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Publication numberUS7764022 B2
Publication typeGrant
Application numberUS 10/565,067
Publication dateJul 27, 2010
Filing dateDec 3, 2004
Priority dateMay 17, 2004
Fee statusPaid
Also published asCN1826721A, CN103746581A, US20060192501, WO2005112245A1
Publication number10565067, 565067, US 7764022 B2, US 7764022B2, US-B2-7764022, US7764022 B2, US7764022B2
InventorsNoburo Ogura, Yoshiki Oyama, Nobuhiko Kanoi
Original AssigneeSony Corporation
Export CitationBiBTeX, EndNote, RefMan
External Links: USPTO, USPTO Assignment, Espacenet
Power supply apparatus and display apparatus
US 7764022 B2
Abstract
A liquid crystal display apparatus is capable of reducing a power loss incurred by a power-supply section in a process of generating a power-supply voltage for driving a backlight section. In the configuration of the power-supply section, a main power-supply circuit and an inverter circuit (or a DC-DC converter) are connected to an input-voltage generation unit in parallel to each other, which is used for rectifying and smoothing the commercial alternative current power. The main power-supply circuit and the inverter circuit (or the DC-DC converter) each include an isolation transformer including a primary-side winding not isolated from the commercial alternative current power and a secondary winding provided on the secondary side. The direct current input voltage is supplied to the primary side to be subjected to a power conversion process to generate an output voltage on the secondary side of the isolation transformer. Thus, the number of power conversion process stages for supplying power to the backlight section connected to the inverter circuit (or the DC-DC converter) is reduced by 1. As a result, the power loss incurred by the power-supply section can be reduced to a value smaller than that of the conventional one.
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Claims(12)
1. A display apparatus having a backlight section and a load other than said backlight section, said display apparatus comprising:
an input-voltage generation section for generating a direct current input voltage from an alternating current;
a first power conversion section for receiving said direct current input voltage, and for carrying out a DC-DC power conversion process on the direct current input voltage to generate a direct current power-supply voltage to be supplied to said load;
a second power conversion section connected in parallel with said first power conversion section, and including:
a primary side for receiving said direct current input voltage, and including:
a pair of series connected switches for switching the direct current input voltage to generate an alternating current input voltage supplied to a primary winding of at least one transformer, and
a driving circuit for driving said pair of series connected switches,
a secondary side, isolated from said primary side by said at least one transformer, for generating, from an alternating current output voltage supplied by a secondary winding of the at least one transformer, a power-supply voltage to be supplied to a plurality of parallel connected backlights of said backlight section,
a detection circuit connected in series with only one of the plurality of parallel connected backlights for detecting a voltage supplied to that backlight, and
a feedback section for receiving the detected voltage from said detection circuit, for rectifying the detected voltage, and for supplying the rectified voltage to said driving circuit of said primary side of said second power conversion section,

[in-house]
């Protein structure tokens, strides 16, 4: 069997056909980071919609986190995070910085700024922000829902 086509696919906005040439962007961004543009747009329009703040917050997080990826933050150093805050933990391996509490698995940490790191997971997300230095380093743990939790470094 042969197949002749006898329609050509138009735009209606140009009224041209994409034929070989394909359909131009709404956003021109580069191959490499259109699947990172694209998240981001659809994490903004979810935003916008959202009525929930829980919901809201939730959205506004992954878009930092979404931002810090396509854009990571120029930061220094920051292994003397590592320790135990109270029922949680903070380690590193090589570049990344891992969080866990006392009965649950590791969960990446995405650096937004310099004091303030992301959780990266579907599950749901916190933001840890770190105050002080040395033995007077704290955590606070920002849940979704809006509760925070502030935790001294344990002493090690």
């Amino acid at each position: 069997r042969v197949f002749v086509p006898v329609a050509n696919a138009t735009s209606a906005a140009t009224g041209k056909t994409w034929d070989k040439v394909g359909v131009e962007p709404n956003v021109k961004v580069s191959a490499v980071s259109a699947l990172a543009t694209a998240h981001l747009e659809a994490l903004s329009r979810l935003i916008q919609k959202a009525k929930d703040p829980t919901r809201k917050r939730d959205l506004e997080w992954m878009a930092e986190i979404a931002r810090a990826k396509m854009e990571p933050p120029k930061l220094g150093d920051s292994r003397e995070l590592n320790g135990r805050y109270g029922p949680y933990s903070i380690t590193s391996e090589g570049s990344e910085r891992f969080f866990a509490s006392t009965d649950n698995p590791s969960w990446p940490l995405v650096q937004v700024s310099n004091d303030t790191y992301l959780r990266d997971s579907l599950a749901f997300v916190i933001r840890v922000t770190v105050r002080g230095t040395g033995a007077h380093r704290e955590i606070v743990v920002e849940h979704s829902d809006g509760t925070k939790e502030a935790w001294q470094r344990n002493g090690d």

said driving circuit controlling the quantity of light emitted by the plurality of parallel connected backlights to a constant value based on the rectified voltage; and
a display section for displaying a picture using said backlight section.
2. A display apparatus according to claim 1, wherein the at least one transformer includes a plurality of transformers each associated with a respective portion of the plurality of parallel connected backlights of said backlight section.
3. A display apparatus according to claim 1, wherein a plurality of parallel connected fluorescent tubes is employed as the plurality of parallel connected backlights of said backlight section, and said secondary side of said second power conversion section generates the power-supply voltage to be supplied to each of said parallel connected fluorescent tubes.
4. A display apparatus according to claim 1, wherein said input-voltage generation section includes a rectification/smoothing circuit having a plurality of diodes for rectifying the alternating current, and a capacitor for smoothing a rectified output of said plurality of diodes, and said input-voltage generation section generates said direct current input voltage as a voltage appearing between terminals of said capacitor.
5. A display apparatus according to claim 1, wherein said input-voltage generation section includes a power-factor improvement converter for generating a stabilized direct current output voltage as the direct current input voltage.
6. A display apparatus according to claim 1, wherein said feedback section isolates the primary and secondary sides of the second power conversion section from each other.
7. A display apparatus having a backlight section and a load other than the backlight section, the display apparatus comprising:
an input-voltage generation section which generates a direct current input voltage from an alternating current;
a first power conversion section which receives the direct current input voltage, and carries out a DC-DC power conversion process on the direct current input voltage to generate a direct current power-supply voltage to be supplied to the load;